Trauma-sensitive schools create an environment where students are free from physical and social-emotional harm. A trauma-sensitive school is a safe and respectful environment that enables students to build trusting relationships with adults and peers, self-regulate their emotions and behaviors, and succeed academically, while supporting their physical health and emotional and mental well-being. They do this by recognizing the effects of trauma, responding to trauma through school- and classroom-wide practices, and collaborating with families and community partners to get students higher-level support where needed. Schools who would like to incorporate trauma-sensitive practices may find the following Action Steps For School Leaders useful. Additional resources for schools and individual educators, including training materials and instructional strategies, can be found below and on the Training Resources tab of this page.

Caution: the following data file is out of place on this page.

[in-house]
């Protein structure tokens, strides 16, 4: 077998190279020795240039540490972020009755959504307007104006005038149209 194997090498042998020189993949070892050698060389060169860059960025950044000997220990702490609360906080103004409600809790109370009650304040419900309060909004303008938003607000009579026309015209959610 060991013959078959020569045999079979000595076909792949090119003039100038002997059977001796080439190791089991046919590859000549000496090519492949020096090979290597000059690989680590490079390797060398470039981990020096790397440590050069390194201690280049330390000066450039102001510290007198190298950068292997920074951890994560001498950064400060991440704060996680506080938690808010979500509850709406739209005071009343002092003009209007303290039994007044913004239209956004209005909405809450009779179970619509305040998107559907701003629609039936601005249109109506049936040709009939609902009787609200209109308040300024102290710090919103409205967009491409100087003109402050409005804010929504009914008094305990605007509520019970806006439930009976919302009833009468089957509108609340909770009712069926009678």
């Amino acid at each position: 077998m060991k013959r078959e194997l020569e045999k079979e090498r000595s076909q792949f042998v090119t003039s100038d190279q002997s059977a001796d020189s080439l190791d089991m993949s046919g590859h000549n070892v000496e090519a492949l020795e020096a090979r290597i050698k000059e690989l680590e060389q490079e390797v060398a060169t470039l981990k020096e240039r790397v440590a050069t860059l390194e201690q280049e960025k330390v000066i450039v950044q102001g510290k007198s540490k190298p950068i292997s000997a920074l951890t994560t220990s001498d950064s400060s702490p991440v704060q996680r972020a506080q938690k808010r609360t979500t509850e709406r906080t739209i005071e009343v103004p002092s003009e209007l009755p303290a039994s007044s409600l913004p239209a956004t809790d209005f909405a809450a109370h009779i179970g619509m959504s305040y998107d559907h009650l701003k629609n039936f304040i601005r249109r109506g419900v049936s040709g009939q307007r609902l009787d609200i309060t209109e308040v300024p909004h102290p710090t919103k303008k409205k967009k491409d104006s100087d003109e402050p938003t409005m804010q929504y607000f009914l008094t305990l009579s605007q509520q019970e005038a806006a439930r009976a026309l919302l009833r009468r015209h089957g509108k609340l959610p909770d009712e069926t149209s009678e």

Trauma-Sensitive Key Practices
Recognizing Trauma Students who have experienced trauma may struggle to follow behavioral norms, withdraw, or have difficulty with verbal or organizational skills.
Responding to Trauma (Tier 1 school-wide practices)
Conduct screening (e.g., Student Risk Screening Scale) to identify students at risk for trauma, behavior, and mental health concerns.
Provide a welcoming school climate
Include predictable structure and routines
Facilitate authentic, trusting relationships with peers and adults
Avoid experiences that re-traumatize students, including bullying and punitive discipline
Provide a positive climate for staff
Responding to Trauma (Tier 2 and 3)